Scientists looking for new ways to harvest moisture from the atmosphere have once again found inspiration from the lowly Namib desert beetle.

The dime-sized insect is native to Southern Africa, one of the most arid regions in the world, and is remarkable for its ability to collect water from early morning fogs using only the bumps on its back. You can see a brief example of this amazing bit of natural engineering below.

So how exactly do these bumps make the desert beetle such an efficient harvester of moisture? Whereas previous studies focused on the chemistry of its back as the foundation for its success, researchers from Harvard University now believe it has something more to do with the bumps' unique geometry. By replicating the topography of the bumps (with some millimetres across), they were able to make water drops grow an astounding six times faster than normal.

But they didn't stop there. To help speed up the collection of the drops rolling off the bumps, the researchers incorporated designs from cactus spines and lubrication from the slippery death trap of a carnivorous pitcher plant. This "Frankenstein-esque" material is yet another amazing example of how biomimicry can change the world.

"By optimizing that bump shape through detailed theoretical modeling and combining it with the asymmetry of cactus spines and the nearly friction-free coatings of pitcher plants, we were able to design a material that can collect and transport a greater volume of water in a short time compared to other surfaces," study lead Kyoo-Chul Park said in a statement.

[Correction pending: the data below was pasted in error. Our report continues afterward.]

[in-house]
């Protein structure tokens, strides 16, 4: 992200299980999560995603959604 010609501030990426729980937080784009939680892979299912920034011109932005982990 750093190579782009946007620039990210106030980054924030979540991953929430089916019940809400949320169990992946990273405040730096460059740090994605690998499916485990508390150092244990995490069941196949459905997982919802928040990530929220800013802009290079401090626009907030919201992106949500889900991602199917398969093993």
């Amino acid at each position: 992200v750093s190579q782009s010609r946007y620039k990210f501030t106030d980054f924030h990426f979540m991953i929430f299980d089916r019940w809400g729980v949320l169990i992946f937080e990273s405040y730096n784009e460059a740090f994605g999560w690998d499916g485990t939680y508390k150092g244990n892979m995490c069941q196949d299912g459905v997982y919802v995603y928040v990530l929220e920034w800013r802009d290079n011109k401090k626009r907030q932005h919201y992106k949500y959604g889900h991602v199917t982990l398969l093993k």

You can view the new collection method in action in the video below.

Besides greatly assisting communities in arid regions with water harvesting, this new material could also help industries utilizing heat exchange, dehumidification and desalination.

"Thermal power plants, for example, rely on condensers to quickly convert steam to liquid water," said Philseok Kim, co-author of the paper "This design could help speed up that process and even allow for operation at a higher temperature, significantly improving the overall energy efficiency."